“My strength has failed so much of late that my strong love of life begins to waver.
I should be glad to live to print some of my studies in Philosophy, and to have some of my musical compositions taken down by dictation.”
.... The last day of a summer which brought a serious grief in the death of Michael Anagnos
, who, ever since my visit to Greece
in 1867, has been an important factor in my life.
I am much troubled in the effort to compose a poem to be read at the memorial services to be held for him in late October....”
A photograph taken at this time shows her sitting in her hooded chair on the piazza, her Greek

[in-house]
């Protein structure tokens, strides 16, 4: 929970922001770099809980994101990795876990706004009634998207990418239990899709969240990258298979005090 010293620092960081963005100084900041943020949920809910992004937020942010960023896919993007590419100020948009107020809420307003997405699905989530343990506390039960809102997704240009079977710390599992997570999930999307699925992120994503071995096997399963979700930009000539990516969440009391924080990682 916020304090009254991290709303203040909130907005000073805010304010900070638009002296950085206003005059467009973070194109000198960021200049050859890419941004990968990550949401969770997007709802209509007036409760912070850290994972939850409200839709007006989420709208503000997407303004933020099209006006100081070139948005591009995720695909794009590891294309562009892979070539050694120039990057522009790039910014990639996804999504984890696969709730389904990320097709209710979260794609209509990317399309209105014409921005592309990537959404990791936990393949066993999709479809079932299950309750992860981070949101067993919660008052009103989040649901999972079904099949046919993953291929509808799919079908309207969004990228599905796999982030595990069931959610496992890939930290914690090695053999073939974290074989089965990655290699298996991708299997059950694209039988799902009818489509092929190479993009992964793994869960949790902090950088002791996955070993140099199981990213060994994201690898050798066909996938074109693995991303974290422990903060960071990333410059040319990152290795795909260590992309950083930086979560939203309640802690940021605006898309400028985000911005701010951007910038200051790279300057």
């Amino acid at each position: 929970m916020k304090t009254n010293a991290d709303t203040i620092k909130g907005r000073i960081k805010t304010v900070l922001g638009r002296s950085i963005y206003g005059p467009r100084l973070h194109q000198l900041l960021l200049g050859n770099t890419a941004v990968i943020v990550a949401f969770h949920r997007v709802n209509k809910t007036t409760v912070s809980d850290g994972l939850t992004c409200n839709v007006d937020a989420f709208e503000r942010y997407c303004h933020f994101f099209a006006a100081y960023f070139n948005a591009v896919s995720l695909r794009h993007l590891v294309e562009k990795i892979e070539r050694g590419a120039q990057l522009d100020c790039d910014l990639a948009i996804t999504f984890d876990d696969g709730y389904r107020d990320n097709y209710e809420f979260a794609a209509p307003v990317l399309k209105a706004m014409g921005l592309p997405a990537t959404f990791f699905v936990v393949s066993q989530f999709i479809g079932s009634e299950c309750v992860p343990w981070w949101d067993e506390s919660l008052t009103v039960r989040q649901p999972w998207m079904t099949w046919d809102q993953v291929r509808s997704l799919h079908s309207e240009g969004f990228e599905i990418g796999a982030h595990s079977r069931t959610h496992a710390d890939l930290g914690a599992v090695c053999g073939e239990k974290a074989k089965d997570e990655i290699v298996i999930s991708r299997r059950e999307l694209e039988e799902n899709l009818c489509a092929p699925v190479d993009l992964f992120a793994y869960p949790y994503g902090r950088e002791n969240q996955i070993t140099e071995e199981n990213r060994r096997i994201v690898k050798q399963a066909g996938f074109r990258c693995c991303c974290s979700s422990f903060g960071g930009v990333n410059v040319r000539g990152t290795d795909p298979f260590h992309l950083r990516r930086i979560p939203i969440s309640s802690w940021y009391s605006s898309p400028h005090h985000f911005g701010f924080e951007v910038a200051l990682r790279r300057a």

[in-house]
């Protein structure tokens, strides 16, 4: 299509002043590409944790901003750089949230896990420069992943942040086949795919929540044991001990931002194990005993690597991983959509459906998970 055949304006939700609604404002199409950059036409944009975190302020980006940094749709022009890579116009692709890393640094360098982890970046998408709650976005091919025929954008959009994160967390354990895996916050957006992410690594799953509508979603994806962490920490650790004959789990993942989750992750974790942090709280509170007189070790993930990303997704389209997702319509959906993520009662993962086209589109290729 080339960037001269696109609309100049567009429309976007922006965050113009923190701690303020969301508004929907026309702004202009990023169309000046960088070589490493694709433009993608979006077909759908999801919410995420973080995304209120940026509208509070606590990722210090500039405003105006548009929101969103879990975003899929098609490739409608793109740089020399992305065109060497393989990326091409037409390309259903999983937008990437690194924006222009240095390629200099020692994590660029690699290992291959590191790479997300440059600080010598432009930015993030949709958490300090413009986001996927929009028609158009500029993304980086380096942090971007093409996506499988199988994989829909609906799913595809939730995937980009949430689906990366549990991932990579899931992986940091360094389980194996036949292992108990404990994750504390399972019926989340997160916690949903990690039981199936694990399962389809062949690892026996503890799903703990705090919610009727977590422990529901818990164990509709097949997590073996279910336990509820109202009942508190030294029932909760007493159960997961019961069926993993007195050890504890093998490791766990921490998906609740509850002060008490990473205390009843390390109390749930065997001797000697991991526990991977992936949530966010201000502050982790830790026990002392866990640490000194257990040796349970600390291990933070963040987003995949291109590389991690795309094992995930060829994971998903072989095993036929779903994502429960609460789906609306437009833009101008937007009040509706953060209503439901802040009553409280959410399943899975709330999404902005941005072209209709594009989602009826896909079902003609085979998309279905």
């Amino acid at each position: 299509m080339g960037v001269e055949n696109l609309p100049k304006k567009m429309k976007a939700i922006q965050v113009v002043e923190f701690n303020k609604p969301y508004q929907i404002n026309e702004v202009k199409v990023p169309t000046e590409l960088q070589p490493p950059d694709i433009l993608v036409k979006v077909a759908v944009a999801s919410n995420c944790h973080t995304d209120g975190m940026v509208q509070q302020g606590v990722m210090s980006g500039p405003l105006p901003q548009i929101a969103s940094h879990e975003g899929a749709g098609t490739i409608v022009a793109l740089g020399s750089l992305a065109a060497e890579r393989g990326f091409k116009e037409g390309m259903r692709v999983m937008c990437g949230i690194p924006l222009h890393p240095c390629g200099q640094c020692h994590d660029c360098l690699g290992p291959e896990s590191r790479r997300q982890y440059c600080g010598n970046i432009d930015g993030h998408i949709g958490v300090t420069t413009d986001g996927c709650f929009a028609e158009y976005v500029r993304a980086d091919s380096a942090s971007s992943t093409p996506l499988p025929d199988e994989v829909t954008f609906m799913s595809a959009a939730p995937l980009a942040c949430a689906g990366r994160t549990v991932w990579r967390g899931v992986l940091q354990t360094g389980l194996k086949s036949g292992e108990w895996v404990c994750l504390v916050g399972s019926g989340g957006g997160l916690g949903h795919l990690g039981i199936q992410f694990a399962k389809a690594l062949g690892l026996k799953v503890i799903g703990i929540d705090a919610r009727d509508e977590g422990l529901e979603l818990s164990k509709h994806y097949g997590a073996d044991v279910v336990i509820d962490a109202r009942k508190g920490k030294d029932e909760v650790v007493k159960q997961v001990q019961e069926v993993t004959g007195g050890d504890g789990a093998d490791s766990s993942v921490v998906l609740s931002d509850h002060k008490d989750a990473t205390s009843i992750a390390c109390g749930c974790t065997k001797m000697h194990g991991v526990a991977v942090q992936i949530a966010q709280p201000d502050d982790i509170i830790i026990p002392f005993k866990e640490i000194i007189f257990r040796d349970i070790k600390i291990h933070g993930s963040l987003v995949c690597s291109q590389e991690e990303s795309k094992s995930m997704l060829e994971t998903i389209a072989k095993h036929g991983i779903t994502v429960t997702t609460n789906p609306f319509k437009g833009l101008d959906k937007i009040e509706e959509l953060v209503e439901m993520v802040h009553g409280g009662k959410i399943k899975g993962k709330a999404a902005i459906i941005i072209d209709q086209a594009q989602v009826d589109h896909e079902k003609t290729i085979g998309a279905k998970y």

books and her canary beside her, a serene and lovely picture.
It was so she used to sit every morning.
First she read her Testament, and a prayer of James Martineau
, or some other good saint; this she called “taking the altitude” ; then she turned to her XEschylus or Aristotle.
Before thus settling down, there would be a walk on the piazza, or along the highway.
Sheltered by a broad hat, the friend of many years, wrapped in the “passionate pilgrim,” as she named a certain ancient purple cloak, leaning on her ebony stickwho that passed that way has not seen her?
Bits of her talk, as we strolled together, come back to us; as when the clouds parted suddenly at the close of a gray day, then shutting in again.
she cried, “it is like being engaged to the man you love, for five minutes!”
.... I had had much hesitation about ”